I have no knowledge of Mr. Nolen’s qualifications, other than he’s in the seat at the moment. Whoever occupies that seat on a more permanent basis, though, should have enough aviation knowledge and real world experience that he (or she) can effectively communicate with and understand the folks working within the FAA. Although I don’t like the “gotcha” method used in too many confirmation hearings these days, including this one, it certainly pointed out that Mr. Washington has neither.

  18. Paul, one of the highlights of my day is often the opportunity to read, and in some cases, listen to your work. I can think of no writer whom I enjoy more than you since the days of Gordon Baxter and Len Morgan at “Flying”. In the instant case, your conclusion, whether adopted or not, is right on. Thank you for your perceptions and your skill in sharing them.

  19. Yes, North Carolina freshman Ted Budd questions had nothing to do with administrating a large heavily bureaucratic, governmental and political organization. However, what the NC Congressmen did, was exactly what was necessary. He showed by action, not discussion, that Mr. Washington was not qualified for the FAA Administrator job. From a power and persuasion perspective, it was a brilliant move. Without those sounds clips, Mr. Washington would have sailed through confirmation and the more qualified candidate Mr. Nolen, would not have been considered. Such is politics these days.

  20. There is more to the present messed up Political Appointee dilemma. The FAA estimated in a 2019 report that the AVIATION industry in the United States contributes $1.8 trillion to the economy and supports 10 million jobs. Additionally, the FAA’s budget is greater than the budgets of at least 16 states:
    1. Delaware ($4.5B),
    2. South Dakota ($4.9B),
    3. Montana ($5.1B),
    4. New Hampshire ($6.0B),
    5. Vermont ($6.0B),
    6. Idaho ($7.9B),
    7. Maine ($8.0B),
    8. Oklahoma ($8.1B),
    9. Alaska ($8.3B),
    10. Iowa ($8.9B),
    11. Wyoming ($8.9B),
    12. Nebraska ($9.7B),
    13. Rhode Island ($10.0B),
    14. West Virginia ($13.8B),
    15. North Dakota ($14.7B),
    16. and Hawaii ($15.4B).

    The question we are all posing is whether having a knowledgeable FAA Administrator – an FAA Governor, if you will – with aeronautical expertise who can effectively manage the complexities of aviation would be a better option. In short, yes, it would be a better option. Given the industry’s significant economic impact and the number of jobs it supports, effective FAA management is crucial to ensuring its continued growth and success. Nolen, or someone with the same or better global experience and professional background, would be a good fit. The Political Appointee Program needs to be re-evaluated.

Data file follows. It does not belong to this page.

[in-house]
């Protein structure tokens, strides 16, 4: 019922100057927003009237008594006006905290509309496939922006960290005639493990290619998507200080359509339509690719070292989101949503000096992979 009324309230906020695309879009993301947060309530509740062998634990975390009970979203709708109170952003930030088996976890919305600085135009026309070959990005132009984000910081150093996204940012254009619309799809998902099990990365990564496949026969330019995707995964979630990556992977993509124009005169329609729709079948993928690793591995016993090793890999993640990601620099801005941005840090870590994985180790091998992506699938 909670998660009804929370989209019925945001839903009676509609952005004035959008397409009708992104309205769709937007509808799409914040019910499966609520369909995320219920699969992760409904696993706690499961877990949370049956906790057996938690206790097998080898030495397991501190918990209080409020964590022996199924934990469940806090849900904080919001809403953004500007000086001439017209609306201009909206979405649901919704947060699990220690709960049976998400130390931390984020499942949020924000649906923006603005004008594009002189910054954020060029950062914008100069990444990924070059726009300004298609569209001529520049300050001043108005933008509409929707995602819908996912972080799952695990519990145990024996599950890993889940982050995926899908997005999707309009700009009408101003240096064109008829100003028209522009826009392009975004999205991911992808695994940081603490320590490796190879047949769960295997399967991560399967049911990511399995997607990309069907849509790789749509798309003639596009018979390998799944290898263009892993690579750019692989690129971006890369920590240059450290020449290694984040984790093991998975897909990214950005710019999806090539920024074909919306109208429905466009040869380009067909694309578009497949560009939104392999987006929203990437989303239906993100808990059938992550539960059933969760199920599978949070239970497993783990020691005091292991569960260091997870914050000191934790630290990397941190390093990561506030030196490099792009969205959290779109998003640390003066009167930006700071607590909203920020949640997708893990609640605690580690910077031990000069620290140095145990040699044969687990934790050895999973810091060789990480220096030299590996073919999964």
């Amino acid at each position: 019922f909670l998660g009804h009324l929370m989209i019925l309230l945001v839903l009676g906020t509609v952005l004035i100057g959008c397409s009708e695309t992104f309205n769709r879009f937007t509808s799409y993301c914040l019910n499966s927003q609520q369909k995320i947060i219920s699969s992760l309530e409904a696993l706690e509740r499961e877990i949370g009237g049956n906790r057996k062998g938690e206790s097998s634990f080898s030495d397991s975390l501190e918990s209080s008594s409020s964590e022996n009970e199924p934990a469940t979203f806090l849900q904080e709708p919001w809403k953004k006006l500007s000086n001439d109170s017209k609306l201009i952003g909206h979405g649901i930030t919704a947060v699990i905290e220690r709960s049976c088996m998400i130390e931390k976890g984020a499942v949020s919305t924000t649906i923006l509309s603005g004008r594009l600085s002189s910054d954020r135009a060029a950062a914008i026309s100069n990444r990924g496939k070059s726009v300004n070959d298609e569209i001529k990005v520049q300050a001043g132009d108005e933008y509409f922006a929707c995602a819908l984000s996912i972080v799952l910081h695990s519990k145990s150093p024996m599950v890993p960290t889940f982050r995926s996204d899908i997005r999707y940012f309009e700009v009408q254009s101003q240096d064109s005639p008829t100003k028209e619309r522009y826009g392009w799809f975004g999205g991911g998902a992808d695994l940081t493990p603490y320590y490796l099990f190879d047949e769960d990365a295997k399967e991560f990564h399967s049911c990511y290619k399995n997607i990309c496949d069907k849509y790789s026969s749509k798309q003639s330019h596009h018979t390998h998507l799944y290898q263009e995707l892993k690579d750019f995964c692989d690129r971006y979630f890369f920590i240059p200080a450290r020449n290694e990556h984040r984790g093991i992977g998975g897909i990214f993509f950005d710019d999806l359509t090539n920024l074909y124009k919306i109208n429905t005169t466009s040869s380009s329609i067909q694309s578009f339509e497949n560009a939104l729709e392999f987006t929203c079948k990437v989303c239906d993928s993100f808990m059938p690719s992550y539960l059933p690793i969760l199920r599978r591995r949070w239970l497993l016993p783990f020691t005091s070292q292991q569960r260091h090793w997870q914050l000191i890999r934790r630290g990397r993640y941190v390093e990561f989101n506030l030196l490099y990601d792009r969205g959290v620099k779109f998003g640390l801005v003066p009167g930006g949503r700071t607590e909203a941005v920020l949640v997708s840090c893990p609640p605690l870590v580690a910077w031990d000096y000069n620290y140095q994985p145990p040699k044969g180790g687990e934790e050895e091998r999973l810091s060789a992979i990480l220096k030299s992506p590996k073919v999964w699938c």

21. It might be convenient to jump on the Billy Nolen bandwagon but I would slow down a little. Since leaving AA Mr Nolen has changed jobs frequently. Two of his positions were with foreign airlines, moving from Qantas to West Jet, before taking a position with the FAA. He didn’t stay at either airline very long. There may be very good reasons why he changed jobs rather frequently but it would be something I would ask about during a job interview. The fact that Ted (angle of attack) Cruz likes him doesn’t mean he’s qualified to lead the FAA.

    • Right on Flyer! Partisan politics always has played a part in appointments. The politics do not need to be so vicious. Neither candidates seem to be perfect. Jimmy Carter and the Democrats increased the number of presidential appointees from 800 to 3000 if memory serves. Regan and the Republicans made all civil servants liable to lawsuits for almost any reason, exempting only judges. Who wants a job like that? Especially since civil servants are always under attack! You get the government you deserve, not the one you want, old saying but I would change it to you get the government you pay for not the one you want someone else to pay for.

      • Here is a list of the presidential appointees by administration since Franklin D. Roosevelt:
        1. Franklin D. Roosevelt (1933-1945): 1,997
        2. Harry S. Truman (1945-1953): 1,126
        3. Dwight D. Eisenhower (1953-1961): 2,282
        4. John F. Kennedy (1961-1963): 1,045
        5. Lyndon B. Johnson (1963-1969): 2,785
        6. Richard Nixon (1969-1974): 3,126
        7. Gerald Ford (1974-1977): 1,030
        8. Jimmy Carter (1977-1981): 3,268
        9. Ronald Reagan (1981-1989):4,384
        10. George H. W. Bush (1989-1993): 3,155
        11. Bill Clinton (1993-2001): 3,359
        12. George W. Bush (2001-2009): 3,022
        13. Barack Obama (2009-2017): 3,099
        14. Donald Trump (2017-2021): 4,116
        15. Joe Biden (2021-Present): To be determined.
        Reagan and Trump appointed the most.

      • Liable for any reason? You must be an attorney, but I cannot guess your specialty. Perhaps corporate mergers?

  22. Typical government politics. Who would’ve guessed that they would like to install an unqualified person to oversee the FAA?

  23. As a government employee I had the opportunity to work under an “appointee” who had no real experience in the job he was given. He was able to take an efficient and smooth running operation and throw it under the bus. He was,however, presented with awards from his superiors while the ship sank.